In recent years, a disease most commonly associated with history textbooks has been making the news in various regions throughout the world. The bubonic plague, or ‘Black Death’ as it may have been called in your history class, has killed individuals in North America and throughout the world at an increased rate from previous years.
Brazil is taking a radical step forward in eliminating its dengue fever problem: releasing thousands of mosquitos. But, before you think that the country has lost its mind, know that these aren’t regular mosquitos. The British biotech firm Oxitec has genetically modified the bugs to prevent them from spreading the disease.
Oxitec’s plan is simple. The genetically modified strain is male only, and these mosquitoes will seek out a female mate. Their offspring inherit the genes that ensure they cannot spread dengue fever. These offspring die before reaching maturity. Perhaps even more interesting is that the strain contains a gene that leaves a florescent marker on the mosquito, so researchers can easily track the spread of the strain.
The hope is that enough mosquitos will find mates and be able to create enough dengue fever free offspring to reduce the number of cases throughout the country. As of now, Brazil is the international leader in dengue fever cases.
Trials have shown that the release of the dengue-free males into areas have greatly reduced the population of mosquitos and, in some cases, have even eliminated mosquitoes from the area.
Brazil is the first nation to allow the release of these genetically modified mosquitoes, but successful trials have been carried out in varying locations throughout the world. Brazilian officials are hoping to lower the number of dengue fever cases before the Olympics are held there in 2016. India is also currently working with Oxitec to produce a similar program.
No studies show what the long-term effects of these types of programs could be on ecosystems, but it is certain that they will help curtail dengue fever in the short term. There is also the exciting possibility of using this methodology to reduce the spread of malaria.
Dengue fever is a disease transmitted to humans by infected mosquitoes. It can be fatal if untreated, and it affects as many as 400 million people annually, according to CDC estimates.
For more information on dengue fever and what you can do to prevent it in your travels, contact a Passport Health Travel Specialist via our website or by calling 1-888-499-PASS (7277).
Time and time again, when the world has faced its most dangerous epidemics, its hero has come in the form of a needle and a vial.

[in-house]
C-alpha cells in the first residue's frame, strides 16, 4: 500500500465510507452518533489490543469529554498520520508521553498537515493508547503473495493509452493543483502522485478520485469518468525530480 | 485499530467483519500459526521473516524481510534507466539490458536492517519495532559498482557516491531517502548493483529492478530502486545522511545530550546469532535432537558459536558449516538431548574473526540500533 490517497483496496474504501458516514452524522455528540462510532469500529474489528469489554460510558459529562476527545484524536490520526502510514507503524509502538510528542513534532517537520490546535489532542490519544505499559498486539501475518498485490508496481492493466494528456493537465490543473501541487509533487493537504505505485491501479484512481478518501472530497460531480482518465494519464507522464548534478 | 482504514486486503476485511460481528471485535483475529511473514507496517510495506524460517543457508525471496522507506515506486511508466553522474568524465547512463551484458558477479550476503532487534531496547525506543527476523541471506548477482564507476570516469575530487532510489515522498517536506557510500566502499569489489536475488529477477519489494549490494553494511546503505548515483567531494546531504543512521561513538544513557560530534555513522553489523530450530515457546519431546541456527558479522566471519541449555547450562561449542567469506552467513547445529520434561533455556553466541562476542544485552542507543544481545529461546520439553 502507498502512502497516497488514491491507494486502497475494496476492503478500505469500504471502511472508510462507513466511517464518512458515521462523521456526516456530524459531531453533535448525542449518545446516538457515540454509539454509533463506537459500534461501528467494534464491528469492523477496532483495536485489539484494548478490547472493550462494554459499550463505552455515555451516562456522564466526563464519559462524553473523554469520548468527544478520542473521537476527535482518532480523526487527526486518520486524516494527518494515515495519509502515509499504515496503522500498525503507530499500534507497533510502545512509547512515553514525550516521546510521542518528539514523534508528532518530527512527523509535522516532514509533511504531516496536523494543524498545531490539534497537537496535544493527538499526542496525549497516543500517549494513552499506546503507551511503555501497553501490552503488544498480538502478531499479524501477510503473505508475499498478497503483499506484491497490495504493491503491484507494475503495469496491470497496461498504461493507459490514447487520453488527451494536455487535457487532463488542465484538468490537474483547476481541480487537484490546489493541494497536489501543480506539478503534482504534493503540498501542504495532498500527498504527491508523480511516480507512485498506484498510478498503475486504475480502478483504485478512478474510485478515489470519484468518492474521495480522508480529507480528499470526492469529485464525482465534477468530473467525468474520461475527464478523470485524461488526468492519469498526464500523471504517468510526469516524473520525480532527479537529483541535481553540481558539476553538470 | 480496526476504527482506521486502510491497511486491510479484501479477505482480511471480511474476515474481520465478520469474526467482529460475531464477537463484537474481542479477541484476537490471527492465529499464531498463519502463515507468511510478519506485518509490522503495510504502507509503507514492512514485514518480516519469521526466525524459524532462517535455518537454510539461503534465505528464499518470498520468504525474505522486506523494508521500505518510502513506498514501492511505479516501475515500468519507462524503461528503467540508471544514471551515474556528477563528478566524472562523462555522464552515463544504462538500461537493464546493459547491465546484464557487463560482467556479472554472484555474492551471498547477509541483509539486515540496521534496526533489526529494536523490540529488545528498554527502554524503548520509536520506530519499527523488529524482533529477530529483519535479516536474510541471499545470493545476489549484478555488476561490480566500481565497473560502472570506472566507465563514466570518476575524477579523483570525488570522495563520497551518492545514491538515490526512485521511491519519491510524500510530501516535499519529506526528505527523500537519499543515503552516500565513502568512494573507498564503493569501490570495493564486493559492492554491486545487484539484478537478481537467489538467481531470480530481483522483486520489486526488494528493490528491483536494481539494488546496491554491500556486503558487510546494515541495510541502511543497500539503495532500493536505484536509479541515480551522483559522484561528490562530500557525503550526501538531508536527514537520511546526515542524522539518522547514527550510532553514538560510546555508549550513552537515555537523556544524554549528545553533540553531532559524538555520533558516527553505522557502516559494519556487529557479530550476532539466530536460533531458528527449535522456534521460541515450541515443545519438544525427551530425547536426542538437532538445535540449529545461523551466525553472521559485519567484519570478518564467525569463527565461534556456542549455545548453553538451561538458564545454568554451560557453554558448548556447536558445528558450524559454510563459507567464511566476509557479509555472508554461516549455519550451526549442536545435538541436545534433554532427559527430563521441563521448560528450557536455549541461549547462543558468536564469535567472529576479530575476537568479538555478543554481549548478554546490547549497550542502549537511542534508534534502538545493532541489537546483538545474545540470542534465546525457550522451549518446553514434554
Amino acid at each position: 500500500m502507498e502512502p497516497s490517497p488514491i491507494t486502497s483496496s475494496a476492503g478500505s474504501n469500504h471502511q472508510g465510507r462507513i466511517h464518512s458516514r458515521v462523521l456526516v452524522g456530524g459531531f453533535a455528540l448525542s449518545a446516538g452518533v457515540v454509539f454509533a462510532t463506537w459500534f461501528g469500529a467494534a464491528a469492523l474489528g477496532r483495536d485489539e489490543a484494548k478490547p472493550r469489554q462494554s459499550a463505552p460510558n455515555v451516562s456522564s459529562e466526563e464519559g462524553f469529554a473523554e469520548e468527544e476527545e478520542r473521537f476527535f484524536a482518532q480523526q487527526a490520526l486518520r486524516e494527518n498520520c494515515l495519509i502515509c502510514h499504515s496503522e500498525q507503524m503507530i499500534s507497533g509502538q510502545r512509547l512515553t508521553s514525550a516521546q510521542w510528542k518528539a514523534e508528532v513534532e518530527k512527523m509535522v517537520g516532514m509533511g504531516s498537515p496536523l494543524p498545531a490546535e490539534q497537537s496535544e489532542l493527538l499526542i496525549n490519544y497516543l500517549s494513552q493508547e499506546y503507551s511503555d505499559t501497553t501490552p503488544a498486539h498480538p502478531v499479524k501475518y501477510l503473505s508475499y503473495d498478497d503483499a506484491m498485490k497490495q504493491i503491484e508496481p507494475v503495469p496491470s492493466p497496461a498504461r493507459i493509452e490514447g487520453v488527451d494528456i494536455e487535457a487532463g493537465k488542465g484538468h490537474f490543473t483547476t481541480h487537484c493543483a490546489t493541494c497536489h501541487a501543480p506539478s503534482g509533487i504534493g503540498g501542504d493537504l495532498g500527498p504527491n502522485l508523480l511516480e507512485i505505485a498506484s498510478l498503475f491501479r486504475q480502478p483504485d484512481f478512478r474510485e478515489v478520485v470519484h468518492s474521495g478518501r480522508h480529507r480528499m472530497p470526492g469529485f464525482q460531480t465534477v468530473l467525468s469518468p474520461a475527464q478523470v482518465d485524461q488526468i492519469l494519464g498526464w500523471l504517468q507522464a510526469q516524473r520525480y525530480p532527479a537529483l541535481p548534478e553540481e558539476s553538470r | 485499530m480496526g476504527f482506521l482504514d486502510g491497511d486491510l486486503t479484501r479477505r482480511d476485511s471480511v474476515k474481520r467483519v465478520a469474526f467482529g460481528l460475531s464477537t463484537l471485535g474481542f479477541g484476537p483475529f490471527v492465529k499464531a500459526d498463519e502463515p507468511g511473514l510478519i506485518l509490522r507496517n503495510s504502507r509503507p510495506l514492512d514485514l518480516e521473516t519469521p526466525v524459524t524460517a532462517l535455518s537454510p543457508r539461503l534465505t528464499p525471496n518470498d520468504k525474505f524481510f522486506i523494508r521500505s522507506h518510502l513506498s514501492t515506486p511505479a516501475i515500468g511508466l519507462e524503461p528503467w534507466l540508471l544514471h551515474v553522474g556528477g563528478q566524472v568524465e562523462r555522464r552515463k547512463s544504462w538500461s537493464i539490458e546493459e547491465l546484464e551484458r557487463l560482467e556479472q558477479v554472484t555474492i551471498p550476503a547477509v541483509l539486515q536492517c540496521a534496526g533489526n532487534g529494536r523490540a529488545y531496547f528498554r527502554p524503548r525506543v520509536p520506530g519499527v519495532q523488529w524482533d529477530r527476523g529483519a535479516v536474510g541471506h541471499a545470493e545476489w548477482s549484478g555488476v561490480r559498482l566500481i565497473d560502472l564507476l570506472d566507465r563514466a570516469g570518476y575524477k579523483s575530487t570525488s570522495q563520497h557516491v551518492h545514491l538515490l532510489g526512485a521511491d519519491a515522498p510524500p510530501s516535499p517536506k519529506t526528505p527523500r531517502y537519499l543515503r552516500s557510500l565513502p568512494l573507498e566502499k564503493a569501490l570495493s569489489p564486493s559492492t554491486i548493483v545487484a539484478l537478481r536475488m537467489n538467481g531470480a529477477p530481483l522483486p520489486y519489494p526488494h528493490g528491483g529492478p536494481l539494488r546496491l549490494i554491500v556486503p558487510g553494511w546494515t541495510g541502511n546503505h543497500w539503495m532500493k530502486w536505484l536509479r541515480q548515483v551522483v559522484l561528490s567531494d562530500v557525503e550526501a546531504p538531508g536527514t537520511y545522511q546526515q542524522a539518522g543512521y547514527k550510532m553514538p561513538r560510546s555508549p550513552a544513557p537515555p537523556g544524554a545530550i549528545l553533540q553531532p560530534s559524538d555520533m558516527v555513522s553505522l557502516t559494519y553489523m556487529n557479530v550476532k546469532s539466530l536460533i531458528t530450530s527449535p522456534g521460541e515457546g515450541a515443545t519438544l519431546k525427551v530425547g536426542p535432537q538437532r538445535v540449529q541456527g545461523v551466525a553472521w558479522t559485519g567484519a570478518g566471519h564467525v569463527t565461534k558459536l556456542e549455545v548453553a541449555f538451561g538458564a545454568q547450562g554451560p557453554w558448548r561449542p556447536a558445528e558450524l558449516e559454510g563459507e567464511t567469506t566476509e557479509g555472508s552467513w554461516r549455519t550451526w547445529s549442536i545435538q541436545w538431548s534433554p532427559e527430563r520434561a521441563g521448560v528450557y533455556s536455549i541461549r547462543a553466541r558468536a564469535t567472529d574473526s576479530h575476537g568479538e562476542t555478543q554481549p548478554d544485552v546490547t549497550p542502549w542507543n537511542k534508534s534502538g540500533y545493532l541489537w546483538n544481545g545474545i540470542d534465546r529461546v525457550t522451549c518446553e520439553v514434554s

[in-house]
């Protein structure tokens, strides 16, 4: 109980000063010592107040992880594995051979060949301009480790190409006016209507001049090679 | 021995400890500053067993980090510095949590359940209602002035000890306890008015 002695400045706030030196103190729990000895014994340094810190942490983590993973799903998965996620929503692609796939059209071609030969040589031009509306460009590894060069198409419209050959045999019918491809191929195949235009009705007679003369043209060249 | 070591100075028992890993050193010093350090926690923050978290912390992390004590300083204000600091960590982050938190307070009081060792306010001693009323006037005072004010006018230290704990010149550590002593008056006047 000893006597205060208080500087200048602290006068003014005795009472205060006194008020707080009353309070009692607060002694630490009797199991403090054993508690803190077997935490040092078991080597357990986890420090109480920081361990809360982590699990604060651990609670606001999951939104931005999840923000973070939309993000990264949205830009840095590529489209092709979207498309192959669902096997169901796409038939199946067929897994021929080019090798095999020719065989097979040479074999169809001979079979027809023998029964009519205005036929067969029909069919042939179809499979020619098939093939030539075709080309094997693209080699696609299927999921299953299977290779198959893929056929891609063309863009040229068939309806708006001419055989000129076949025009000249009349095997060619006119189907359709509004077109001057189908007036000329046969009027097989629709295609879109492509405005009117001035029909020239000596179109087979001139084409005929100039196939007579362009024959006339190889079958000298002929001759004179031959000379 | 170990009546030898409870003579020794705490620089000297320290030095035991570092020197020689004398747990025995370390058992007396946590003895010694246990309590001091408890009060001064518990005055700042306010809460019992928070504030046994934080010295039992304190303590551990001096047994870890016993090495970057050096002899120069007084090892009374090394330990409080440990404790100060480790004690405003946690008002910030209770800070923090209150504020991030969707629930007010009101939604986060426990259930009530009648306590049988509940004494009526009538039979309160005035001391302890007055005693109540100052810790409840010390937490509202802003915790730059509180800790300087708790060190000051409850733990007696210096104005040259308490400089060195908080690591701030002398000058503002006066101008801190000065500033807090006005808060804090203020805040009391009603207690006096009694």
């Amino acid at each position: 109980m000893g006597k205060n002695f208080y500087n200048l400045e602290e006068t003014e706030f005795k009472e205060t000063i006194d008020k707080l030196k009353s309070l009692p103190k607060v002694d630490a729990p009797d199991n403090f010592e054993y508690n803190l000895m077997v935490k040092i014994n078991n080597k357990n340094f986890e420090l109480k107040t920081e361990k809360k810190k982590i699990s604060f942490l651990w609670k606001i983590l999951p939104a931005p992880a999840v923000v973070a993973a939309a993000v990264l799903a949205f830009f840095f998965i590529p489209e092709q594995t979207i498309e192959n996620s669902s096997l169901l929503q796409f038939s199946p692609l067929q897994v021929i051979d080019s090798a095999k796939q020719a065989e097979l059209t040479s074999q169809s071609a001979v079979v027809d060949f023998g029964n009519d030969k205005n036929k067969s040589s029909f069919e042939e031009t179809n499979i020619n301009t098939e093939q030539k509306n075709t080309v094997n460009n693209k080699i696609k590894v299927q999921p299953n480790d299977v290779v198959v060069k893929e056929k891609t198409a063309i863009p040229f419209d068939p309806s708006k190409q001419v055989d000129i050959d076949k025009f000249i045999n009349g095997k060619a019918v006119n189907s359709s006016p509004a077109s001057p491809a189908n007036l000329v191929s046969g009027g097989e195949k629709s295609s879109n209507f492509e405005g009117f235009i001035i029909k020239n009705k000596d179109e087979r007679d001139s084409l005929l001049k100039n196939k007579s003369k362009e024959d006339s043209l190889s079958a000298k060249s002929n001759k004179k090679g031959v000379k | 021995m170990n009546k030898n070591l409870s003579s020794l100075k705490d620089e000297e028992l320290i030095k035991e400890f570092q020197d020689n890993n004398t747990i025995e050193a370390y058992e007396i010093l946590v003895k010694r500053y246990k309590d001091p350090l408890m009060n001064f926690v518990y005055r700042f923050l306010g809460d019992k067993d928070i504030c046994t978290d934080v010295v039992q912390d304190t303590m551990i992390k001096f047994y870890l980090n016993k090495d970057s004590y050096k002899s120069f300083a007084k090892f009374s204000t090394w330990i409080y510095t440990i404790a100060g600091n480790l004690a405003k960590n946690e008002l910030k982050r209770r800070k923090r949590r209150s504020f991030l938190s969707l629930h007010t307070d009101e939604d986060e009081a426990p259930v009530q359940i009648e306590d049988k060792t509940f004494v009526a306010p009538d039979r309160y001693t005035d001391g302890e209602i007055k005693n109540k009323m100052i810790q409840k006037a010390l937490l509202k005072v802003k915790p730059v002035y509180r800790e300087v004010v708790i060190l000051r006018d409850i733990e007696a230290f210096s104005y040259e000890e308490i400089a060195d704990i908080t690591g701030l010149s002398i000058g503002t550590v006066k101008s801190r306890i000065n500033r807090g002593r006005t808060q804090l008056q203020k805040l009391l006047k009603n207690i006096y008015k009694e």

From polio to measles to smallpox, countless scientists and researchers have found the solution. The CDC estimates that, among children born in the last 20 years, vaccines will prevent more than 21 million hospitalizations and 732,000 deaths.
Developing, testing and rolling out a new vaccination is no easy task. This lengthy and complex process is often frustrating in the midst of an epidemic. Pressure mounts when a vaccine is needed right at the moment, rather than sometime in the future.
The smallpox vaccine is credited to English doctor Edward Jenner.
His reputation is well-earned, as he studied the disease and ways to prevent it for decades.
Jenner first used his vaccine by exposing an eight-year-old boy to a cowpox-infected needle. Although the boy suffered some symptoms from the cowpox, he was immune to smallpox.
But, a man tried this method years earlier despite spending his life trying to eradicate something far different: witches.
Cotton Mather was a popular minister and scholar in late 17th century Boston. The son of Increase Mather, another prominent minister, the duo were well-known advocates for the Salem witch trials.
A new study found that military personnel who were taught to give themselves nasal spray flu vaccinations had the same level of immunity as those who were given the vaccine by health professionals.
This is a huge step forward for MedImmune’s nasal spray vaccine, FluMist, which is the preferred method of vaccination for most healthy kids aged two to eight years. However, don’t expect to be giving it to your own child anytime soon. The nasal spray may be (relatively) easy to administer, but there are still some risk factors involved.
“It’s a very interesting concept and I can definitely see some benefits” says Dr. Jonathan Temte who heads a panel that advises the CDC on vaccine policy. “Before anyone could endorse this in children, one would have to have an appropriately designed study that shows equal efficacy, equal safety, and then the acceptability.”
In this case, safety is key. Self-vaccination with FluMist isn’t as easy as it sounds, and vaccinating children is more of a science than simply spraying something up their noses. While everyone over six months old should get a flu shot, according to the CDC, special vaccination guidelines apply to children when they receive their first vaccination, and medical history should always be reviewed before a vaccine is administered.
The nasal vaccine is also a little trickier to apply than a nasal spray you might be accustomed to using for allergies, for example. Health workers that administer the vaccine need to be sure that it has fully entered the nose and that children, and parents too, don’t squirt it out of their nose.
Whether self-vaccination will become something more common in the future is unknown due to regulatory guidelines and a lack of testing, and, as Dr. Temte put it, we are still a long way from anything definitive. However, the topic is certainly an interesting one.
So, we want to hear from you! Would you vaccinate yourself, or would you prefer the help of a professional? Feel free to leave a comment below and let us know what you would choose to do!